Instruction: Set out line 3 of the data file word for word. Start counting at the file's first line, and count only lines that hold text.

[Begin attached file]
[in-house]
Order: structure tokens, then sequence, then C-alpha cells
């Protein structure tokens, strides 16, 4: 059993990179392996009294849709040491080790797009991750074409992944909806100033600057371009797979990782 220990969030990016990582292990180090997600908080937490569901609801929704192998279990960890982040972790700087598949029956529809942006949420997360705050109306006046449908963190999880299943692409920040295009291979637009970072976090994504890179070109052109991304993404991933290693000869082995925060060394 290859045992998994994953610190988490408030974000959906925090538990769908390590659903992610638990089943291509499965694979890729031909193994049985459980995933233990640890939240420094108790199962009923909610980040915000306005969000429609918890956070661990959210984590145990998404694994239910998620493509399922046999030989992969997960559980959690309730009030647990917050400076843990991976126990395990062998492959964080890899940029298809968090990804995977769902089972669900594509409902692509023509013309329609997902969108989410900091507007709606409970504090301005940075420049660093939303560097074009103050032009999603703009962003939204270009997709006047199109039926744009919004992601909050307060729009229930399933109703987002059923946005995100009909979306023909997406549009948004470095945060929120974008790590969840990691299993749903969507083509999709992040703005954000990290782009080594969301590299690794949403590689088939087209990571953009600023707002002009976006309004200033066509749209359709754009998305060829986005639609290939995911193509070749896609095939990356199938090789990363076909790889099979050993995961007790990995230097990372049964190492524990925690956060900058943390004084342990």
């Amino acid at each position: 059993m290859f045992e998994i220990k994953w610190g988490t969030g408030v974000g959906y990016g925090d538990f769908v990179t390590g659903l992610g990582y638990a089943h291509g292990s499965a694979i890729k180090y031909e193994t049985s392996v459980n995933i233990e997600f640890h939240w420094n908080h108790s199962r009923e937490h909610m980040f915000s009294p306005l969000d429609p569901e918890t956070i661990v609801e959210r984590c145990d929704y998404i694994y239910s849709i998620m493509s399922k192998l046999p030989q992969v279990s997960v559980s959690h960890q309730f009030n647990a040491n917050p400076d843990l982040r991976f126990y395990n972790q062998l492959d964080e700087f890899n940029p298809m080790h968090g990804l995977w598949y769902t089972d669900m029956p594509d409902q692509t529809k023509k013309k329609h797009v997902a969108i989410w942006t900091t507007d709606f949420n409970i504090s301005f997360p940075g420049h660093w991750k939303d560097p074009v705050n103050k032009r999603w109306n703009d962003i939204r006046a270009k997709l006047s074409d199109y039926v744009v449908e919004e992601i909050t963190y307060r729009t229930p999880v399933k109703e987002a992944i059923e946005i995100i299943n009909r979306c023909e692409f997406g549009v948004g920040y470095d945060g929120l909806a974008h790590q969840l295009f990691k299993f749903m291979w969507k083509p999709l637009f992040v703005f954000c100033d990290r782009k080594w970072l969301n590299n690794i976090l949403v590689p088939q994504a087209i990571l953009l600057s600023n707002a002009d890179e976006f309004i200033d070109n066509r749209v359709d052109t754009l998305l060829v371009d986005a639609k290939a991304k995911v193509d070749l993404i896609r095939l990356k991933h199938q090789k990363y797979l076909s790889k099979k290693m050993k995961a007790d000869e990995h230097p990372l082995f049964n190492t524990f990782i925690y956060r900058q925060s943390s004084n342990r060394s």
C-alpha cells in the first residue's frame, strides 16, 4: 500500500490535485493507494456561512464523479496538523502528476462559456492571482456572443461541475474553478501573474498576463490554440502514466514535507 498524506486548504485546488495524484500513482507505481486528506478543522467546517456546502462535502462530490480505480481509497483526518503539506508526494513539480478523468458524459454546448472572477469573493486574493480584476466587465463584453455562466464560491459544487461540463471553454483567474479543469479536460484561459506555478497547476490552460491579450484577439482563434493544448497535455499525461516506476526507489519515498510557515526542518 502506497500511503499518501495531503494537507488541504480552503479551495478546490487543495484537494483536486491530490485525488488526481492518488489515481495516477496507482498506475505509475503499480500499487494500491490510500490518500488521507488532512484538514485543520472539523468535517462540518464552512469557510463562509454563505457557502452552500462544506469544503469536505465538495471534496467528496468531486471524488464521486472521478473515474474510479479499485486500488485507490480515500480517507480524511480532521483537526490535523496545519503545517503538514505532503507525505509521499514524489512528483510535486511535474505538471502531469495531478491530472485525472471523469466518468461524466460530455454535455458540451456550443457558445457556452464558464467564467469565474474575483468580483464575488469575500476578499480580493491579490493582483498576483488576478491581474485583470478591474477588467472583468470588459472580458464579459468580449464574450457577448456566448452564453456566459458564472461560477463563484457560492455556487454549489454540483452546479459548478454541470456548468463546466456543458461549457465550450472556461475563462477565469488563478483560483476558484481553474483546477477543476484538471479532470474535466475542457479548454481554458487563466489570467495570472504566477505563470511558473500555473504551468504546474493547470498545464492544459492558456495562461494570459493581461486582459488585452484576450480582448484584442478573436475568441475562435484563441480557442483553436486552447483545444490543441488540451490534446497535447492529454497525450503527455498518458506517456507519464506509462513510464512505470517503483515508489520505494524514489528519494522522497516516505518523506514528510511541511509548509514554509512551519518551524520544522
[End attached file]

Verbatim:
């Protein structure tokens, strides 16, 4: 059993990179392996009294849709040491080790797009991750074409992944909806100033600057371009797979990782 220990969030990016990582292990180090997600908080937490569901609801929704192998279990960890982040972790700087598949029956529809942006949420997360705050109306006046449908963190999880299943692409920040295009291979637009970072976090994504890179070109052109991304993404991933290693000869082995925060060394 290859045992998994994953610190988490408030974000959906925090538990769908390590659903992610638990089943291509499965694979890729031909193994049985459980995933233990640890939240420094108790199962009923909610980040915000306005969000429609918890956070661990959210984590145990998404694994239910998620493509399922046999030989992969997960559980959690309730009030647990917050400076843990991976126990395990062998492959964080890899940029298809968090990804995977769902089972669900594509409902692509023509013309329609997902969108989410900091507007709606409970504090301005940075420049660093939303560097074009103050032009999603703009962003939204270009997709006047199109039926744009919004992601909050307060729009229930399933109703987002059923946005995100009909979306023909997406549009948004470095945060929120974008790590969840990691299993749903969507083509999709992040703005954000990290782009080594969301590299690794949403590689088939087209990571953009600023707002002009976006309004200033066509749209359709754009998305060829986005639609290939995911193509070749896609095939990356199938090789990363076909790889099979050993995961007790990995230097990372049964190492524990925690956060900058943390004084342990």